Start Your FREE Membership NOW
 Discover Proven Ways to Be a Better Law Office Manager
 Get Our Weekly eNewsletter, Law Office Manager Bulletin,
    and MUCH MORE
 Absolutely NO Risk or Obligation on Your Part -- It's FREE!



Upgrade to Premium Membership NOW for Just $27!
Get 3 Months of Full Premium Membership Access
Includes Our Monthly Newsletter, Office Toolbox, Policy Center, and Archives
And MUCH MORE!
MANAGING STAFF

How to handle 4 really irritating employee behavior problems

Not all staffing issues are related to discipline or employment law. In many cases, it’s the seemingly less serious issues that can fluster even the most experienced manager. Here are four such issues with suggestions on how to handle them.

1 Flirting, but not by invitation

Workplace flirting is an issue that can create administrative headaches and make others in the office very uncomfortable. It is especially tricky when it involves an employee flirting with an attorney.

When this occurs, many administrators do what comes naturally—they make subtle comments and hope the employee gets the message and begins acting more appropriately. That approach is one that rarely, if ever, works.

The best approach is to deal with the issue directly.

Begin by talking with the attorney about what is happening. Say, for example, “I have felt there has been some discomfort on your part regarding Staffer A and I was concerned because I witnessed what I perceived to be some crossing of professional boundaries. Before I talk with her, I would like to get your sense of what is going on.”

Once you’ve spoken to the attorney, and assuming he/she confirms your suspicions, meet privately with the staffer. The conversation may be awkward, so to avoid sounding accusatory, use the word “I” more than the word “you.” Say, for example, “I have some concerns. I have noticed there are some professional boundaries being crossed in your dealings with Attorney B.”

“This is difficult for me to say because I value you personally, but I want to help you professionally.”

Next cite an example of the inappropriate behavior. Say, for example, “I was uncomfortable in the meeting yesterday when you winked at Attorney B (or touched his arm or whatever).”

End by saying, “It will be helpful to your overall career goals to know this.”

This is usually enough to stop the advances; however, if the behavior continues then it may be time to take disciplinary action.

2 Here are my problems

Administrators are problem solvers who need to be available to staff; however, it becomes problematic when an employee sees you as a confidante with whom they feel comfortable sharing personal problems.

When this happens, it’s important you stop the conversations before you become a full-time sounding board privy to information you’d rather not know.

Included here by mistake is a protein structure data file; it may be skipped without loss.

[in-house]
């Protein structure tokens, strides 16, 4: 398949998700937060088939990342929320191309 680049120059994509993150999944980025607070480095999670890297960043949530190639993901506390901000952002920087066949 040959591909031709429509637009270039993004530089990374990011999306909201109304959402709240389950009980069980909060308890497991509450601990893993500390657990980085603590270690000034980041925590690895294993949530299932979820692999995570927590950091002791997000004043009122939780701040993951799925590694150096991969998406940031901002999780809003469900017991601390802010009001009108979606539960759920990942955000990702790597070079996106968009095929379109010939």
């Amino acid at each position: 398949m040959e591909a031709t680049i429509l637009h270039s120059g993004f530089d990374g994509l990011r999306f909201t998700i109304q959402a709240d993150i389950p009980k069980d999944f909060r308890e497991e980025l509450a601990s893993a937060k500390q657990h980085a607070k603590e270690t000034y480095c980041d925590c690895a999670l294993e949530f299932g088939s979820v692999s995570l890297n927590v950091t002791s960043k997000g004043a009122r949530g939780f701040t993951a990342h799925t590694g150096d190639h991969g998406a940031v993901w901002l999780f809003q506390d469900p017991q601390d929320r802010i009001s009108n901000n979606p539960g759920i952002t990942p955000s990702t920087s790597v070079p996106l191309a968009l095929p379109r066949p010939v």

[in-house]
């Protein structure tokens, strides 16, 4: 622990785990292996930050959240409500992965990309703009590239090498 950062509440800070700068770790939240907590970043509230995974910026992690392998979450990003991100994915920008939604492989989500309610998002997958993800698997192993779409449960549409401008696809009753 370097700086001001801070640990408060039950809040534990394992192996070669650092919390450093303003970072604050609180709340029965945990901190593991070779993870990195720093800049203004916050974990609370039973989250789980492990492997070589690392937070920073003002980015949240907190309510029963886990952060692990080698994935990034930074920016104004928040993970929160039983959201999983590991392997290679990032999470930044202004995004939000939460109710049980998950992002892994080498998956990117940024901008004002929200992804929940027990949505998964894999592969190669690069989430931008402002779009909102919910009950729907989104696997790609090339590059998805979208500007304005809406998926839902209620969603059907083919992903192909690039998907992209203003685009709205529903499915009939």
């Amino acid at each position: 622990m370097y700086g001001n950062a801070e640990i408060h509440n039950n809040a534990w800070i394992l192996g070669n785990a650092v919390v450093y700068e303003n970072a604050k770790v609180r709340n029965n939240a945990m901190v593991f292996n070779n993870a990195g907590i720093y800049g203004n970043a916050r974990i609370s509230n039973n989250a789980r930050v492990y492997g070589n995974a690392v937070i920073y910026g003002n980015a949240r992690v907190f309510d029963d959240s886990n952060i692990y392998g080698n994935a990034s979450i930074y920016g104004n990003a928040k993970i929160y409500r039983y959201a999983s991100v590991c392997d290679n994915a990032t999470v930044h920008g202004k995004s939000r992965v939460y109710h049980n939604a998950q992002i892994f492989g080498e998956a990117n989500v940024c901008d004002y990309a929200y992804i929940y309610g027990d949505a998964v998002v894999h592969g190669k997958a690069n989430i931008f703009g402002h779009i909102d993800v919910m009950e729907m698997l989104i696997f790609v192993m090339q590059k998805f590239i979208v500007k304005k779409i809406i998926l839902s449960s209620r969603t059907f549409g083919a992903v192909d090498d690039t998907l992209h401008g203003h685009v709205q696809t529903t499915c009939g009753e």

To put an end to the conversations, start sending nonverbal messages that personal discussions are off limits. To do this, avoid making eye contact when personal issues come up and turn your attention to your work. If the employee doesn’t get the hint, then it’s time to be direct. Say something like, “I wish I could talk, but I have work to do.”

If the employee persists then you’ll have to be clearer still. “I’m really sorry you are having a problem, but the office is just not the place to talk about issues like this. If you’d like, I can put you in touch with the firm’s Employee Assistance Program.”

3 The too-loud staffer

Staff who speak too loudly can distract others and make them feel uncomfortable, especially if the conversation involves private or confidential remarks that can be easily overheard.

Fortunately, most people who are loud don’t realize it and appreciate being told they can be overheard. The best approach is to take on a helpful tone and say, “I’m sure you didn’t realize it, but the other day when you were talking about your health problems, it was loud enough for everyone in the lobby to hear. I know you value privacy so I thought you should know.”

The remark is informative rather than critical, so no one looks bad and everybody wins. If all goes well, the employee won’t be offended and will start speaking more softly.

4 Inappropriate staff dress

The only solution is to establish a dress code and refer to it when an employee dresses inappropriately.

To be effective, the dress code must be specific so there is no room for misunderstanding. Staff must understand that the firm’s image is at stake and how they dress reflects either positively or negatively on how the firm is viewed.

The dress code should outline what is, and is not, appropriate in every category of clothing from shirts to shoes. For example, if staff are required to wear socks, say so. If jeans are prohibited except on special occasions, then say so.

Include guidelines related to grooming details such as hair, accessories, piercings, and tattoos.

If the office has casual days, spell out what is, and isn’t, acceptable. Business casual taboos should include items such as sweatshirts, athletic shoes, sleeveless blouses or shirts, shorts, and t-shirts with slogans.

Trends change so review the policy yearly to ensure it still protects the firm’s image.


Related reading:

Failsafe solutions to 3 irritating staff behavior problems


Warm weather work attire


What every employee handbook absolutely, positively, must cover


You need to have an account to access this content.

Please Login...

Email Address

Password

or Register for free for a Limited Access account.

Email Address


(-0)